Faber & Faber / ISBN 0865479585 (1965)
There was so much information on little-known vaudeville personalities here
that I found myself stealing shamelessly from nearly every page. One of the
main themes is the camaraderie of vaudeville, and I will quote this directly:
"Blacks, whites, men women, gays, straights, old, young,
Jews, gentiles, people from dozens of different nations
worked together, shared dressing rooms, traveled together,
ate and drank together, cooked for one another, slept together,
socialized, gambled together, watched one another's performances,
swapped pointers and new material, baby-sat one another's kids,
loaned one another money, stuck up for one another -- and, as
sometimes people do, insulted and fought with one another."
I think this paragraph helps us understand why the death of vaudeville was mourned so deeply.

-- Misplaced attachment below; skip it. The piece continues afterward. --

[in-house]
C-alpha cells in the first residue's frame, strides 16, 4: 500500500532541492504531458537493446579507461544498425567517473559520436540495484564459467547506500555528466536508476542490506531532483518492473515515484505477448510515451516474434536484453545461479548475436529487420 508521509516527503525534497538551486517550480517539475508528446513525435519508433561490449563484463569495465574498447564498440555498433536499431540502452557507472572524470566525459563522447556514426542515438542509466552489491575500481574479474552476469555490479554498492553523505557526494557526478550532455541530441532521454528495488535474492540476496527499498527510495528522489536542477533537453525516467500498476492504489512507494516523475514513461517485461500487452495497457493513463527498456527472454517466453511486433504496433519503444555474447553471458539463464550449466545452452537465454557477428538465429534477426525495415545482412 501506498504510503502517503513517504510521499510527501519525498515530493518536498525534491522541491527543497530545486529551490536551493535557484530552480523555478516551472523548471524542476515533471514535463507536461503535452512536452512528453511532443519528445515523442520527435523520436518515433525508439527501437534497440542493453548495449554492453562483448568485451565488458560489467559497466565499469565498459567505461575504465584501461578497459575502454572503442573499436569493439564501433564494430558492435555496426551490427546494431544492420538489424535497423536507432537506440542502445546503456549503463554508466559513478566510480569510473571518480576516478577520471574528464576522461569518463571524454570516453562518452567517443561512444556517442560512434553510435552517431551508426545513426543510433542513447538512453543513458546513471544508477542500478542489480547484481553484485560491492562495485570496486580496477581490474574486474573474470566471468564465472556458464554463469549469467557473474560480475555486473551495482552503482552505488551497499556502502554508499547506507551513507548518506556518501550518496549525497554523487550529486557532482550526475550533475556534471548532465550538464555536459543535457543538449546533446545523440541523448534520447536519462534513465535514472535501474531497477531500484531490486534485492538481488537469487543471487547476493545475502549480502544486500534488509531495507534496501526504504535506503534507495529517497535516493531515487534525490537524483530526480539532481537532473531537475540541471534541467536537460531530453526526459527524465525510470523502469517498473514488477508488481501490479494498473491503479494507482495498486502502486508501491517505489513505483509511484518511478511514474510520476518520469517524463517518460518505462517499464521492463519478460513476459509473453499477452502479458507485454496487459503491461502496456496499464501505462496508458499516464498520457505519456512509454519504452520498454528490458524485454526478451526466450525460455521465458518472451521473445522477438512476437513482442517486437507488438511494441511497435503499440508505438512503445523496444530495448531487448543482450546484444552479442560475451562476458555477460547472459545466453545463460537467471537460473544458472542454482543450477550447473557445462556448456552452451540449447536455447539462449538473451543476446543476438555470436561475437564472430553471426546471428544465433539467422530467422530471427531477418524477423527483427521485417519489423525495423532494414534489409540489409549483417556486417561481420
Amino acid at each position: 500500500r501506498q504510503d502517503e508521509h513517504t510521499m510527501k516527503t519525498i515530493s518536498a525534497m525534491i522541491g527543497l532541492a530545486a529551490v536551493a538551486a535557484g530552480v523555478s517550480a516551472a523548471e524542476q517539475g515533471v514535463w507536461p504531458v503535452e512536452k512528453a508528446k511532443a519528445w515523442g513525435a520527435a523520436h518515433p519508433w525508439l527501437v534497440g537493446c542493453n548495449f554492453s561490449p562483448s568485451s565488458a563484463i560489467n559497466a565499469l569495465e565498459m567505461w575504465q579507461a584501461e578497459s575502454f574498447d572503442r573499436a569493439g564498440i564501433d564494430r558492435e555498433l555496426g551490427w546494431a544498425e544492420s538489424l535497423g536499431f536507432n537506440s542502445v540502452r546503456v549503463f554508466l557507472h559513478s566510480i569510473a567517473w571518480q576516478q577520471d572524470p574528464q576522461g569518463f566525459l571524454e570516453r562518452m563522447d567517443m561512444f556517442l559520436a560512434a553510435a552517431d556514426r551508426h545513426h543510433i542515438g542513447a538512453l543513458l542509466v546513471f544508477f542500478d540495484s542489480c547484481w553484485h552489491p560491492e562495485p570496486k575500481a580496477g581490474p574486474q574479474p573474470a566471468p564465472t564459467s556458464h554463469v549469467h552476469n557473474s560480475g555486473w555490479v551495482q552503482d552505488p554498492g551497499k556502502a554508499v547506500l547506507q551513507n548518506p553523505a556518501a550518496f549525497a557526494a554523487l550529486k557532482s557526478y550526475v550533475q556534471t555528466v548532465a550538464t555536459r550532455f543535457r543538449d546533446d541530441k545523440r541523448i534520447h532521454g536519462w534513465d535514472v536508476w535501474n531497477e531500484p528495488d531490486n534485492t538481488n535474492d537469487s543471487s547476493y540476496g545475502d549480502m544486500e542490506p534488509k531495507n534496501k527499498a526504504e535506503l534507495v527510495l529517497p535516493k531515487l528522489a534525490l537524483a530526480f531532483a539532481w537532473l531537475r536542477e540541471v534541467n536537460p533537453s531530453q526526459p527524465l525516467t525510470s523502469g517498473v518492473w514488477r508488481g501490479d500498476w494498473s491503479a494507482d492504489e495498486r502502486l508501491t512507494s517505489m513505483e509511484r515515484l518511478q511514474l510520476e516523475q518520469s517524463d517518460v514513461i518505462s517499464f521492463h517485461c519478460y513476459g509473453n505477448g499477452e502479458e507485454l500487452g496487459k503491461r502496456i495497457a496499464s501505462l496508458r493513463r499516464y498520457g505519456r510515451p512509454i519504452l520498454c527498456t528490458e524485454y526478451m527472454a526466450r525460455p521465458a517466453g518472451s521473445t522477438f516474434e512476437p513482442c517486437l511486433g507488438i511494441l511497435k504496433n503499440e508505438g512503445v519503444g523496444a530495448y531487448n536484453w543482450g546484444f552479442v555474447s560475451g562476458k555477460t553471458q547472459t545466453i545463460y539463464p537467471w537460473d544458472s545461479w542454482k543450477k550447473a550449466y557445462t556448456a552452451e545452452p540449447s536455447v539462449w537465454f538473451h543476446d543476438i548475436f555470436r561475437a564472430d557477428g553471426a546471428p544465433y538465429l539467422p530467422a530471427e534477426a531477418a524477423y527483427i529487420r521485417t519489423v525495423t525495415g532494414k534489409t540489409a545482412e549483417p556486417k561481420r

And why, even when old vaudevillians realized their dreams of saving up enough money to buy
that little house of their own and start a dance school, their hearts never really felt at rest. It's a
clique to say "the road called them" but actually it was the family on the road they missed.
Side note: on page 71 the author maintains (regarding Tony Pastor):
Interestingly, although he is often known as "The Father of Vaudeville",
he never used the word "vaudeville himself. For him it was always
just variety. No frou-frou Gallicisms required. That Francophile
designation would be contributed by a man whose prudery made
Pastor look like an opium dealer (meaning B.F. Keith).
And yet, I'm sure I've read elsewhere that Pastor did use the
"Francophile designation" late in his career. I must go back
now and check all my earlier sources. (Where will I find the time?)